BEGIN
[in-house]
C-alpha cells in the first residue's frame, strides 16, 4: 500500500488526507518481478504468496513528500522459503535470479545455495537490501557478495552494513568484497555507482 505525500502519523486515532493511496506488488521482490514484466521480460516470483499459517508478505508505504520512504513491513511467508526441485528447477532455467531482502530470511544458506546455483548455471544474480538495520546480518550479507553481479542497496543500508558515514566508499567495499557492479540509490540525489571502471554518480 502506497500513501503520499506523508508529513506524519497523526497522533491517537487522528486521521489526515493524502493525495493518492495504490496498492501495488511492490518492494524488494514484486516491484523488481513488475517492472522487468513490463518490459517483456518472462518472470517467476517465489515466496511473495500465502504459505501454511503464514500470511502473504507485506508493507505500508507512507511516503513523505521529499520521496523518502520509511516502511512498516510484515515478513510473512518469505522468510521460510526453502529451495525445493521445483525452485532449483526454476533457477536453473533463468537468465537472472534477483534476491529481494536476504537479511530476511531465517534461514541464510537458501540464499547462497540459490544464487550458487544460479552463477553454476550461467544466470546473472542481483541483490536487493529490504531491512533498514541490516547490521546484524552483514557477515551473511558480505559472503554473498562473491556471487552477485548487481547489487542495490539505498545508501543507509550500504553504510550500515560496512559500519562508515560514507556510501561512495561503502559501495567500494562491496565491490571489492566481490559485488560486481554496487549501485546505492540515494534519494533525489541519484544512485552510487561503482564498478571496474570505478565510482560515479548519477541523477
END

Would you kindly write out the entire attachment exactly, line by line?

[in-house]
C-alpha cells in the first residue's frame, strides 16, 4: 500500500488526507518481478504468496513528500522459503535470479545455495537490501557478495552494513568484497555507482 505525500502519523486515532493511496506488488521482490514484466521480460516470483499459517508478505508505504520512504513491513511467508526441485528447477532455467531482502530470511544458506546455483548455471544474480538495520546480518550479507553481479542497496543500508558515514566508499567495499557492479540509490540525489571502471554518480 502506497500513501503520499506523508508529513506524519497523526497522533491517537487522528486521521489526515493524502493525495493518492495504490496498492501495488511492490518492494524488494514484486516491484523488481513488475517492472522487468513490463518490459517483456518472462518472470517467476517465489515466496511473495500465502504459505501454511503464514500470511502473504507485506508493507505500508507512507511516503513523505521529499520521496523518502520509511516502511512498516510484515515478513510473512518469505522468510521460510526453502529451495525445493521445483525452485532449483526454476533457477536453473533463468537468465537472472534477483534476491529481494536476504537479511530476511531465517534461514541464510537458501540464499547462497540459490544464487550458487544460479552463477553454476550461467544466470546473472542481483541483490536487493529490504531491512533498514541490516547490521546484524552483514557477515551473511558480505559472503554473498562473491556471487552477485548487481547489487542495490539505498545508501543507509550500504553504510550500515560496512559500519562508515560514507556510501561512495561503502559501495567500494562491496565491490571489492566481490559485488560486481554496487549501485546505492540515494534519494533525489541519484544512485552510487561503482564498478571496474570505478565510482560515479548519477541523477